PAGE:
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Sault's new Indian grocery store aims to bridge the gap (7 photos)

Indian Bazaar held grand opening Friday with Mayor Provenzano

Celebrating its grand opening with a ribbon cutting ceremony attended by Sault Mayor Christian Provenzano Friday, Indian Bazaar is an Indian grocery store which offers a taste of home for the Sault’s growing South Asian community, as well as those interested in cooking Indian food for the first time.  

Hariram Mukundan is Indian Bazaar’s owner.

“The ribbon cutting was an exciting moment. Up until the last minute we couldn’t find scissors to cut the ribbon,” Mukundan laughed, speaking to SooToday.

“It was great. It was a good turnout. It was good for the mayor to make it, and members of the public came, some of my friends and Sault College staff came. It was fantastic.”

Indian Bazaar sells everything Indian food lovers could want, including spices (both hot and mild), frozen food (all vegetarian at this point), many different types of rice (including gluten free rice), wheat flour, snacks, juices, tea, and also some skin and hair beauty products for women.

“Whatever you’re looking for, I’ve got it for you. We’ve got it all,” Mukundan said, adding he is both happy and proud to be the owner of what is currently the Sault’s only Indian grocery store.

“Food is one of the things that connects you to your homeland. We used to bring a suitcase full of groceries from India every two years,” he smiled.

“Local grocery stores have been supportive and have provided some Indian products, but from a food perspective, there are different regions in India, along with Pakistan, Bangladesh and Sri Lanka, with different tastes in food.”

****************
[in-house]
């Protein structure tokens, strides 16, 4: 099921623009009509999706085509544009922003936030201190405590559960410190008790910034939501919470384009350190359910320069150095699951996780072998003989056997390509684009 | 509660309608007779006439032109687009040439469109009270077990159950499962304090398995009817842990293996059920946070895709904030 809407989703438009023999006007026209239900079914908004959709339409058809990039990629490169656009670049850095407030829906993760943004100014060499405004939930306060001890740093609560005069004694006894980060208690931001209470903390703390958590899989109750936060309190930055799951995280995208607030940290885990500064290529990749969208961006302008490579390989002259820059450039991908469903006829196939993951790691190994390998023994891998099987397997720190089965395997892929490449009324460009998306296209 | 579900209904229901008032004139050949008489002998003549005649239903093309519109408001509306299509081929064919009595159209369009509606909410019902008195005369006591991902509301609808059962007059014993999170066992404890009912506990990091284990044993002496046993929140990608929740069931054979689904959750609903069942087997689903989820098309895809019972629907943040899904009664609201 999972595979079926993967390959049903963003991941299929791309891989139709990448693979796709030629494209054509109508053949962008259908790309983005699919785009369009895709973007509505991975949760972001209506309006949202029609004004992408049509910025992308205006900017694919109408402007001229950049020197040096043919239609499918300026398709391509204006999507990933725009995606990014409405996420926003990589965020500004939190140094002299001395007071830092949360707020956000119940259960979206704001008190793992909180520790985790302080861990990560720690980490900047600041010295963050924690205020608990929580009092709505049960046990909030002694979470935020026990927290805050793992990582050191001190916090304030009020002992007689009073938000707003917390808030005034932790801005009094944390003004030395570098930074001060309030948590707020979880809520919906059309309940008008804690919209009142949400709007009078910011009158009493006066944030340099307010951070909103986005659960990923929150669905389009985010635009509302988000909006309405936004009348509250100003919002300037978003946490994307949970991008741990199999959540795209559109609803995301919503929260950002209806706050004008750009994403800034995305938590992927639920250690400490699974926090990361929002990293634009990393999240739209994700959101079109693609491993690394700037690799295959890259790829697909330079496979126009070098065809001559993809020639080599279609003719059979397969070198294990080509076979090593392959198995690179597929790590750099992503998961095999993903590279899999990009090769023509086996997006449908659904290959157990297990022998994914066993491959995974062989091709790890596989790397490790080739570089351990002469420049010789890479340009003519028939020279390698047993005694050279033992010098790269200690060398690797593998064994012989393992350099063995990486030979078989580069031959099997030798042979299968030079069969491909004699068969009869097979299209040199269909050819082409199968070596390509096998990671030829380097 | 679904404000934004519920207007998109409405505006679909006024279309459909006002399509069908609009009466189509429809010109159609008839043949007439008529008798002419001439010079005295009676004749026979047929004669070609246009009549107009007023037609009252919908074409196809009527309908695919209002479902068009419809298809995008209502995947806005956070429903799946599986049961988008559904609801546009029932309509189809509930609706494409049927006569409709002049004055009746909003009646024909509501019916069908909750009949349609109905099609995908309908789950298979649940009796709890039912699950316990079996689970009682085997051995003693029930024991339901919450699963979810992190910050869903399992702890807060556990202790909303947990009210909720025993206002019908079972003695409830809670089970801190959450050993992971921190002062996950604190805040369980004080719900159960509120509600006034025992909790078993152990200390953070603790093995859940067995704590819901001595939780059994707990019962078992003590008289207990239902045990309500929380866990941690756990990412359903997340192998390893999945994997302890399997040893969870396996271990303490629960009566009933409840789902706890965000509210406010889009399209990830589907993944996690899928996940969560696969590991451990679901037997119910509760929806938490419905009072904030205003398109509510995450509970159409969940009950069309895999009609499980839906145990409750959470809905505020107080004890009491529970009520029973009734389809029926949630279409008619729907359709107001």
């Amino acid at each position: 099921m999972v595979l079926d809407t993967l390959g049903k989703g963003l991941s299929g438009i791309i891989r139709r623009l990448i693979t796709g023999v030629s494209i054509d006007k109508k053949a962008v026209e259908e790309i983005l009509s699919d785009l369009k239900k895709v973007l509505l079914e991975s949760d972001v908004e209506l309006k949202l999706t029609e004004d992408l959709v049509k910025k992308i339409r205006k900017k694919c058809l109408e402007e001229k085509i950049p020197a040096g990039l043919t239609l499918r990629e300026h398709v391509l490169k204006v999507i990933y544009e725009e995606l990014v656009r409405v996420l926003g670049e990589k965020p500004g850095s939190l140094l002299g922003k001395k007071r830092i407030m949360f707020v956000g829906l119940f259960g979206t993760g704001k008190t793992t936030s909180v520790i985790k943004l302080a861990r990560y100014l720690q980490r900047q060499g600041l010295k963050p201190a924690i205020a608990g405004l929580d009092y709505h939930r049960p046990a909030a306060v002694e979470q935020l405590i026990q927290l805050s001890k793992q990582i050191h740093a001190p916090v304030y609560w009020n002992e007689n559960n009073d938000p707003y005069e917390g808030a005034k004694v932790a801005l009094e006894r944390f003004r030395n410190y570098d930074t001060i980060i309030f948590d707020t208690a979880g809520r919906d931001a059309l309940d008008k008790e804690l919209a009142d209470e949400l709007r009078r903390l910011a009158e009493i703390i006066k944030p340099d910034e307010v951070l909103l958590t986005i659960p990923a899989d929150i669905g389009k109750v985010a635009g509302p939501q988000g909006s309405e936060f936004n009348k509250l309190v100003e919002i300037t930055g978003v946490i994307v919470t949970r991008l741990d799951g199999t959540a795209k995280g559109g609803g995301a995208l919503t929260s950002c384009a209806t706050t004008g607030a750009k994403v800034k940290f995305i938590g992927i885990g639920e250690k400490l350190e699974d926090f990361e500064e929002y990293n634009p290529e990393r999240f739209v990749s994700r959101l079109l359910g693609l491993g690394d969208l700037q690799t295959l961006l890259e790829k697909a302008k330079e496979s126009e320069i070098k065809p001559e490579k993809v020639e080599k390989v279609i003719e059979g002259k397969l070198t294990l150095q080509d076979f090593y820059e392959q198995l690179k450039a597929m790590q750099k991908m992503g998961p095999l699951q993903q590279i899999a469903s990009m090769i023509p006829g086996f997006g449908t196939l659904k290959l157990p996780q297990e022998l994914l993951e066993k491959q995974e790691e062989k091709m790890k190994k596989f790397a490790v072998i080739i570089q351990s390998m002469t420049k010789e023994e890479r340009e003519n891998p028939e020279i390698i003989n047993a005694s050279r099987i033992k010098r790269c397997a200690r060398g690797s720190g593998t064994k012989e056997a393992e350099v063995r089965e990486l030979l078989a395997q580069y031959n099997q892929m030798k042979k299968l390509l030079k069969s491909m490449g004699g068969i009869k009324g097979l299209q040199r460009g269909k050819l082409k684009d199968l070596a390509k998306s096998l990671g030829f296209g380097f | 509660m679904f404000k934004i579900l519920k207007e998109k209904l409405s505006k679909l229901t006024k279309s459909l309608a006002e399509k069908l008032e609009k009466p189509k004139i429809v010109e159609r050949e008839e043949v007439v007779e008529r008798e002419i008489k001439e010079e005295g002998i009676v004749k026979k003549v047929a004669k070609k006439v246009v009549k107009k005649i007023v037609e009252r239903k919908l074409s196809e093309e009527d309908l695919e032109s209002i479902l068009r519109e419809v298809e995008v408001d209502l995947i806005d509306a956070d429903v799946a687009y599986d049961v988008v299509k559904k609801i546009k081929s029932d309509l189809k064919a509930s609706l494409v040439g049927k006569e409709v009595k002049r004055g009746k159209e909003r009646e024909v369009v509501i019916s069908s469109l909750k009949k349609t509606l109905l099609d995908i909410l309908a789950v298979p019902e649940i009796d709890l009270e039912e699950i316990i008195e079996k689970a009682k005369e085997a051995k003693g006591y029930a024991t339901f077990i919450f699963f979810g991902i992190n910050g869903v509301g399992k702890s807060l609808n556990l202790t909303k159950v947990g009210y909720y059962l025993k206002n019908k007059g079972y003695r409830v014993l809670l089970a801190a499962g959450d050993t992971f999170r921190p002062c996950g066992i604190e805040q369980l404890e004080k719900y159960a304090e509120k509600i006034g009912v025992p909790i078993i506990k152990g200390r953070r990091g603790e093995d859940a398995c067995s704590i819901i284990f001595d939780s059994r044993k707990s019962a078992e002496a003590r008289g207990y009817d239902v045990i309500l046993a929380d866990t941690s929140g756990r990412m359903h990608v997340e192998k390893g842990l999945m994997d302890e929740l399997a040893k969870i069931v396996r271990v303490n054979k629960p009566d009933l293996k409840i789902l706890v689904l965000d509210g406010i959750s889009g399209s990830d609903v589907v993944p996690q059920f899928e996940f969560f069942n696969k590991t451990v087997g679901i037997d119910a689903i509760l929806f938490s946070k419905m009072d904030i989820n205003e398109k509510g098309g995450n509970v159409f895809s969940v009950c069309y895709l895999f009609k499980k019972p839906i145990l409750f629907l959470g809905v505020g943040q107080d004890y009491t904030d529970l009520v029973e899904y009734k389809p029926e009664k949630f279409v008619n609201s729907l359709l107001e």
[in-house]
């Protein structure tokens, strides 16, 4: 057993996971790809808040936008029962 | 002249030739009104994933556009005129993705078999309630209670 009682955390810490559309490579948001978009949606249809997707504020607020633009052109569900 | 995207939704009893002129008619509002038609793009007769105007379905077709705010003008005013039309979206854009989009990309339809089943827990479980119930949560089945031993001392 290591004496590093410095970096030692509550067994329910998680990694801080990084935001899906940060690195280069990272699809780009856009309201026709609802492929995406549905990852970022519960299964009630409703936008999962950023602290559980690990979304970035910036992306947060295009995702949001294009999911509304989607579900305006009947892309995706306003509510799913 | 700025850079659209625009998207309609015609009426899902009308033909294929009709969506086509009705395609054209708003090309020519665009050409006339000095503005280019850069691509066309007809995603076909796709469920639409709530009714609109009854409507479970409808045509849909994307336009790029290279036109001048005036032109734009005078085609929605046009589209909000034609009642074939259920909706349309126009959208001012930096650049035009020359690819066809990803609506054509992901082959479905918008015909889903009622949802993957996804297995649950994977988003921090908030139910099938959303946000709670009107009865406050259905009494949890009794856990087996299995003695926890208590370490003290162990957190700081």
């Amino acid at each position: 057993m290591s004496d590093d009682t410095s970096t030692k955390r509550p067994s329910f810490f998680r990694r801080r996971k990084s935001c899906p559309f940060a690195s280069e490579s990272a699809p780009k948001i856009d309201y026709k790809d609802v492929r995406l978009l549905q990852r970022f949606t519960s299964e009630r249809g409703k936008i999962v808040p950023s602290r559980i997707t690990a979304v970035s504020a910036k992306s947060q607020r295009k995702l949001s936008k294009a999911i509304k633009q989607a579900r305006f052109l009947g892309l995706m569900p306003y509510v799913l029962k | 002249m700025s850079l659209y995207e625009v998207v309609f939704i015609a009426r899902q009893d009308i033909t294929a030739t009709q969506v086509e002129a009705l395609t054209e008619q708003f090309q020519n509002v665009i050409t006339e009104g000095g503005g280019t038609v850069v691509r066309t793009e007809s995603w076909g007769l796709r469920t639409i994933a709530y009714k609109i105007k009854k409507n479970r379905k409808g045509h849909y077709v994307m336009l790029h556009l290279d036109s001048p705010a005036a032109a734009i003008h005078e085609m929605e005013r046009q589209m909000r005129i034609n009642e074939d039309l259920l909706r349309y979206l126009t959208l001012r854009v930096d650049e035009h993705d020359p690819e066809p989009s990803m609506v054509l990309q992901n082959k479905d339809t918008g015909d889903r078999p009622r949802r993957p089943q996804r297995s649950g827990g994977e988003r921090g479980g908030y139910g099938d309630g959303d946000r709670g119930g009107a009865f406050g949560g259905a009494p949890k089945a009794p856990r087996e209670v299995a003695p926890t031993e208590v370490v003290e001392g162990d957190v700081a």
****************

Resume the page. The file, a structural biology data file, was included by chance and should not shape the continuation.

Indian Bazaar, Mukundan said, aims to bridge the gap, selling food items from India’s different regions, as well as Pakistan, Bangladesh and Sri Lanka, for those Indian newcomers to the Sault eager for a taste of home, while also introducing non-Indian, native born Saultites to Indian food.

Mukundan, a McDougall Energy project manager who also teaches project management evening classes at Sault College, started Indian Bazaar as an online business in May before deciding to move into a bricks and mortar location at 153 Great Northern Road.

There is room for expansion at the rear of the building, Mukundan added. 

“Our customers get homesick, and here, they’re able to find the brands they’re looking for, and it also helps in providing some employment opportunities (Indian Bazaar currently employing four South Asian Sault College students on a part time basis). As time goes on I hope to convert them to full time.”

Business was brisk during Indian Bazaar’s first two days in business, Mukundan said, estimating 60 customers visited the store. 

Mukundan, a native of India, has lived in the Sault for nearly 15 years.

“It’s been a fun ride. I first lived in Toronto and BC when I came to Canada, but the Sault is my home.”

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Darren Taylor

About the Author: Darren Taylor

Darren Taylor is a news reporter and photographer in Sault Ste Marie. He regularly covers community events, political announcements and numerous board meetings. With a background in broadcast journalism, Darren has worked in the media since 1996.
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